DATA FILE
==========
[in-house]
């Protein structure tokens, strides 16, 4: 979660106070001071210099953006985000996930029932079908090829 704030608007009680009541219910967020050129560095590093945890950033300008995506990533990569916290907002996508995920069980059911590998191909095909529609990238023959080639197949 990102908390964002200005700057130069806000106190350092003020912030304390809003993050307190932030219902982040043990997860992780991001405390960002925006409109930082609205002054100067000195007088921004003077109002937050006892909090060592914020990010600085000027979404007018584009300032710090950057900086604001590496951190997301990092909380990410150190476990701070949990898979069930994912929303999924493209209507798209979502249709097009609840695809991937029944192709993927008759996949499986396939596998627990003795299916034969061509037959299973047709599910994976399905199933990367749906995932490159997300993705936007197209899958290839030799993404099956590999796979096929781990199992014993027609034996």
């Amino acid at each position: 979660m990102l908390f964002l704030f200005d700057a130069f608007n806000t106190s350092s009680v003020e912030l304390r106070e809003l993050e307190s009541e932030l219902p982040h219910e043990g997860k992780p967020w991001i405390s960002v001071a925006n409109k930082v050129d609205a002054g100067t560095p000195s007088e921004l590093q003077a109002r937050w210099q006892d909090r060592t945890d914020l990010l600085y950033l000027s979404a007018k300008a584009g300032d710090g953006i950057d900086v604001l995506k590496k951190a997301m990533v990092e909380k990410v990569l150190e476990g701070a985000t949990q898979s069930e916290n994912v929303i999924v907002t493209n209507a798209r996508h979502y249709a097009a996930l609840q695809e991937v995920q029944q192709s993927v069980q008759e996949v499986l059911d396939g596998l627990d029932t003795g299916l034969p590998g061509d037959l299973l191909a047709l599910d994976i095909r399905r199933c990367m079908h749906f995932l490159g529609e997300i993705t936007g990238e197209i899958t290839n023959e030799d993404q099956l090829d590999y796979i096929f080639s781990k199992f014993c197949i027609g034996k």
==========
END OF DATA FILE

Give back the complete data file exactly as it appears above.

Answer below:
[in-house]
């Protein structure tokens, strides 16, 4: 979660106070001071210099953006985000996930029932079908090829 704030608007009680009541219910967020050129560095590093945890950033300008995506990533990569916290907002996508995920069980059911590998191909095909529609990238023959080639197949 990102908390964002200005700057130069806000106190350092003020912030304390809003993050307190932030219902982040043990997860992780991001405390960002925006409109930082609205002054100067000195007088921004003077109002937050006892909090060592914020990010600085000027979404007018584009300032710090950057900086604001590496951190997301990092909380990410150190476990701070949990898979069930994912929303999924493209209507798209979502249709097009609840695809991937029944192709993927008759996949499986396939596998627990003795299916034969061509037959299973047709599910994976399905199933990367749906995932490159997300993705936007197209899958290839030799993404099956590999796979096929781990199992014993027609034996």
């Amino acid at each position: 979660m990102l908390f964002l704030f200005d700057a130069f608007n806000t106190s350092s009680v003020e912030l304390r106070e809003l993050e307190s009541e932030l219902p982040h219910e043990g997860k992780p967020w991001i405390s960002v001071a925006n409109k930082v050129d609205a002054g100067t560095p000195s007088e921004l590093q003077a109002r937050w210099q006892d909090r060592t945890d914020l990010l600085y950033l000027s979404a007018k300008a584009g300032d710090g953006i950057d900086v604001l995506k590496k951190a997301m990533v990092e909380k990410v990569l150190e476990g701070a985000t949990q898979s069930e916290n994912v929303i999924v907002t493209n209507a798209r996508h979502y249709a097009a996930l609840q695809e991937v995920q029944q192709s993927v069980q008759e996949v499986l059911d396939g596998l627990d029932t003795g299916l034969p590998g061509d037959l299973l191909a047709l599910d994976i095909r399905r199933c990367m079908h749906f995932l490159g529609e997300i993705t936007g990238e197209i899958t290839n023959e030799d993404q099956l090829d590999y796979i096929f080639s781990k199992f014993c197949i027609g034996k």